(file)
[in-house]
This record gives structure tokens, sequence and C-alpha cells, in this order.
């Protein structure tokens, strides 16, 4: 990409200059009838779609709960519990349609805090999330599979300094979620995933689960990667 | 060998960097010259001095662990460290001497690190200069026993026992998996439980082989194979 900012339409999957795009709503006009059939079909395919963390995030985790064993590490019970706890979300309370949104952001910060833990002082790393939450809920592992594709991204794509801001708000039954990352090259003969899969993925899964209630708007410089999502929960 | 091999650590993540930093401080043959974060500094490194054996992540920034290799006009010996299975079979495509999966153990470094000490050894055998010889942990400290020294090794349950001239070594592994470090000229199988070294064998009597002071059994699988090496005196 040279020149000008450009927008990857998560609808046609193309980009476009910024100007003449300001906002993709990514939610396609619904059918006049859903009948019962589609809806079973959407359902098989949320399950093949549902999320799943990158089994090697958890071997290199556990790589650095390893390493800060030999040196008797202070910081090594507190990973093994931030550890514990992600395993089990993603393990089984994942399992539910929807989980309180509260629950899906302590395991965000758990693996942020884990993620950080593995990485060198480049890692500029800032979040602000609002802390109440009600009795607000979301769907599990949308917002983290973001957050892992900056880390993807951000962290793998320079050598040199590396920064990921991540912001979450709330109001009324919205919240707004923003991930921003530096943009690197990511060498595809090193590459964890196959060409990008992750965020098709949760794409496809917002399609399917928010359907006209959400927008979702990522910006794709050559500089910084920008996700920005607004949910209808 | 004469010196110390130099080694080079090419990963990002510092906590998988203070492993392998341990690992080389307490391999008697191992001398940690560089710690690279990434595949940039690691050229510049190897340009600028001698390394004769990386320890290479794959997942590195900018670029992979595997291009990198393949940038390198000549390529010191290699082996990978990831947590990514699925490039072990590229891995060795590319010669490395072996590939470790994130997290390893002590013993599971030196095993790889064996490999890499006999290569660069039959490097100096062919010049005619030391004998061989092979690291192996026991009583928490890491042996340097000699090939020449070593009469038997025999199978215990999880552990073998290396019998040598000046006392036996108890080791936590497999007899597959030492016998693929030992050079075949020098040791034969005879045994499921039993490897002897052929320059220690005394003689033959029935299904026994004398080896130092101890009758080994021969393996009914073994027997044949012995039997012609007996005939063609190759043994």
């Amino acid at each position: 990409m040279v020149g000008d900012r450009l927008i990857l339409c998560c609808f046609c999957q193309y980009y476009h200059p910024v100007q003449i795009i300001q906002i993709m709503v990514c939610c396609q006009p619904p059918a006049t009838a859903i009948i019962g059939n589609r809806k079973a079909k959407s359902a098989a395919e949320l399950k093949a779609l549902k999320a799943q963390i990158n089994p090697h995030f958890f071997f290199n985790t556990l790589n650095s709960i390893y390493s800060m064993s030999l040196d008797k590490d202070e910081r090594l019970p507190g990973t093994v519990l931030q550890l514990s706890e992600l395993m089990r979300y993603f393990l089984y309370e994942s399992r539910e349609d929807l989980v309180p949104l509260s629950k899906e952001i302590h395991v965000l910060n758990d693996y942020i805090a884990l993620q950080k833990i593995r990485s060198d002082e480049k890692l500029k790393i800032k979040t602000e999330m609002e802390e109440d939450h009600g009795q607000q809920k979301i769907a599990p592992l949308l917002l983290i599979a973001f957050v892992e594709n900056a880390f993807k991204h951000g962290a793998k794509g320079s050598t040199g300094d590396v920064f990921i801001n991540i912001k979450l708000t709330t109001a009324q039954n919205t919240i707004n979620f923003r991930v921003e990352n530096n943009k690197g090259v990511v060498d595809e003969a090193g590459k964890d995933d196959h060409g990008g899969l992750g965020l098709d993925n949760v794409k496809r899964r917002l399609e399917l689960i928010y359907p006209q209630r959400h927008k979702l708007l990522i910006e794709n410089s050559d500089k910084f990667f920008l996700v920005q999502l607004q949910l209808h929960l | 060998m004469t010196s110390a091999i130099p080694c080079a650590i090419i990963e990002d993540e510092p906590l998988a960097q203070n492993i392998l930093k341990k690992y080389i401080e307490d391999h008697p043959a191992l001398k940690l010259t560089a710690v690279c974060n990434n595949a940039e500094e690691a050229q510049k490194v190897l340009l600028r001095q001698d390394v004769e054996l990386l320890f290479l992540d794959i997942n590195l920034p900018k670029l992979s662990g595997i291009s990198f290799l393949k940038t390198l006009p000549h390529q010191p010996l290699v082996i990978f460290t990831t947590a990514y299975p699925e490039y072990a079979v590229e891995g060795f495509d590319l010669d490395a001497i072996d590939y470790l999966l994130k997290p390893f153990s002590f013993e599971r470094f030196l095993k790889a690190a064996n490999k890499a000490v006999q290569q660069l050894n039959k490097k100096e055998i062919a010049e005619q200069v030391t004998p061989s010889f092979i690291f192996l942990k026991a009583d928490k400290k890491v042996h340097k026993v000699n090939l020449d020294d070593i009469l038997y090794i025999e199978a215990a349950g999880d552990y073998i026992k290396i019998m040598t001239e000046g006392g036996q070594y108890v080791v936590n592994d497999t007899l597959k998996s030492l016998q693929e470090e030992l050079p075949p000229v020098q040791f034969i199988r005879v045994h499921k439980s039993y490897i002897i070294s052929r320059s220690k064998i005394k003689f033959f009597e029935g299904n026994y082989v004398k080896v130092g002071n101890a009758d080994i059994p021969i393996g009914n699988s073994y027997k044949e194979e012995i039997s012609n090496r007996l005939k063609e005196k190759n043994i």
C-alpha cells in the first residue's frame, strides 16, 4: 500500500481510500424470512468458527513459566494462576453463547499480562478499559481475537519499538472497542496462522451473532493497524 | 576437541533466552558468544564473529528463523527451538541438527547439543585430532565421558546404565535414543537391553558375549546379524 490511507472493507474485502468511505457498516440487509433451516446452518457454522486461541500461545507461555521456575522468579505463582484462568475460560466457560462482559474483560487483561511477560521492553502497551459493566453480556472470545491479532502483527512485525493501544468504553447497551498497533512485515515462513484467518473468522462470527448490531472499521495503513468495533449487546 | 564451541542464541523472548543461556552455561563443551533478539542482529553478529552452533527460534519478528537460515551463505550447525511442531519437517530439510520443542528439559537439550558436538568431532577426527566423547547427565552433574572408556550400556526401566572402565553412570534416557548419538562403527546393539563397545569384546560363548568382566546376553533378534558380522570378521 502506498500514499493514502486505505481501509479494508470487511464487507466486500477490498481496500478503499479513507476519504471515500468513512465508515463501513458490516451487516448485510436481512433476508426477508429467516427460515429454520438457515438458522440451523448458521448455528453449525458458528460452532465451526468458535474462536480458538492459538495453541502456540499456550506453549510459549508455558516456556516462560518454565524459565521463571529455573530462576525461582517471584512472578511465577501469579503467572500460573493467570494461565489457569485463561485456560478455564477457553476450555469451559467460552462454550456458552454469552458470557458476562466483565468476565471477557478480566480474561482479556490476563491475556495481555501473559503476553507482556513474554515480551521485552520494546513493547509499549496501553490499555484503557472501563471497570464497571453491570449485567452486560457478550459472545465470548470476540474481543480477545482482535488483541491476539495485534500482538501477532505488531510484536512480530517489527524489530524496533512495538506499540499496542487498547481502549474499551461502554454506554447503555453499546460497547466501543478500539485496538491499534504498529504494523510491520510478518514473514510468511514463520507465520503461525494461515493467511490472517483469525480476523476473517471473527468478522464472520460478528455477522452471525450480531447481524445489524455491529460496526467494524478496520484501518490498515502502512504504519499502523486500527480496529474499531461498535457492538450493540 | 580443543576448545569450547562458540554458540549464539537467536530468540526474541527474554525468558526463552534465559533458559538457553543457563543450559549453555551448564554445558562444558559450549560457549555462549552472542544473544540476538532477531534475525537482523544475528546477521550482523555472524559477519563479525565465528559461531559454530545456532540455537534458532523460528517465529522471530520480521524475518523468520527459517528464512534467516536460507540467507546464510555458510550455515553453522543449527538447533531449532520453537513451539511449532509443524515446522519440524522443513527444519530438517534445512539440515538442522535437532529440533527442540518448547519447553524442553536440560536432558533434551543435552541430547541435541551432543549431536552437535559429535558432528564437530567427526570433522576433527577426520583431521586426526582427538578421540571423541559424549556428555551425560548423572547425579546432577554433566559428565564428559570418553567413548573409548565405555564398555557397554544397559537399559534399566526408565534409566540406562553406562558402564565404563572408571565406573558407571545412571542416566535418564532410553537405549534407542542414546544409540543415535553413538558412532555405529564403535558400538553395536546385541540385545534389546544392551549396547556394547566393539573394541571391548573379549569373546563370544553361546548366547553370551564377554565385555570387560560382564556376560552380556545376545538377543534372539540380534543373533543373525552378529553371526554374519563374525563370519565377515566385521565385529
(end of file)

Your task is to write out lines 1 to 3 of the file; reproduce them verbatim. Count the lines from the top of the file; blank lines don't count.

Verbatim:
[in-house]
This record gives structure tokens, sequence and C-alpha cells, in this order.
């Protein structure tokens, strides 16, 4: 990409200059009838779609709960519990349609805090999330599979300094979620995933689960990667 | 060998960097010259001095662990460290001497690190200069026993026992998996439980082989194979 900012339409999957795009709503006009059939079909395919963390995030985790064993590490019970706890979300309370949104952001910060833990002082790393939450809920592992594709991204794509801001708000039954990352090259003969899969993925899964209630708007410089999502929960 | 091999650590993540930093401080043959974060500094490194054996992540920034290799006009010996299975079979495509999966153990470094000490050894055998010889942990400290020294090794349950001239070594592994470090000229199988070294064998009597002071059994699988090496005196 040279020149000008450009927008990857998560609808046609193309980009476009910024100007003449300001906002993709990514939610396609619904059918006049859903009948019962589609809806079973959407359902098989949320399950093949549902999320799943990158089994090697958890071997290199556990790589650095390893390493800060030999040196008797202070910081090594507190990973093994931030550890514990992600395993089990993603393990089984994942399992539910929807989980309180509260629950899906302590395991965000758990693996942020884990993620950080593995990485060198480049890692500029800032979040602000609002802390109440009600009795607000979301769907599990949308917002983290973001957050892992900056880390993807951000962290793998320079050598040199590396920064990921991540912001979450709330109001009324919205919240707004923003991930921003530096943009690197990511060498595809090193590459964890196959060409990008992750965020098709949760794409496809917002399609399917928010359907006209959400927008979702990522910006794709050559500089910084920008996700920005607004949910209808 | 004469010196110390130099080694080079090419990963990002510092906590998988203070492993392998341990690992080389307490391999008697191992001398940690560089710690690279990434595949940039690691050229510049190897340009600028001698390394004769990386320890290479794959997942590195900018670029992979595997291009990198393949940038390198000549390529010191290699082996990978990831947590990514699925490039072990590229891995060795590319010669490395072996590939470790994130997290390893002590013993599971030196095993790889064996490999890499006999290569660069039959490097100096062919010049005619030391004998061989092979690291192996026991009583928490890491042996340097000699090939020449070593009469038997025999199978215990999880552990073998290396019998040598000046006392036996108890080791936590497999007899597959030492016998693929030992050079075949020098040791034969005879045994499921039993490897002897052929320059220690005394003689033959029935299904026994004398080896130092101890009758080994021969393996009914073994027997044949012995039997012609007996005939063609190759043994």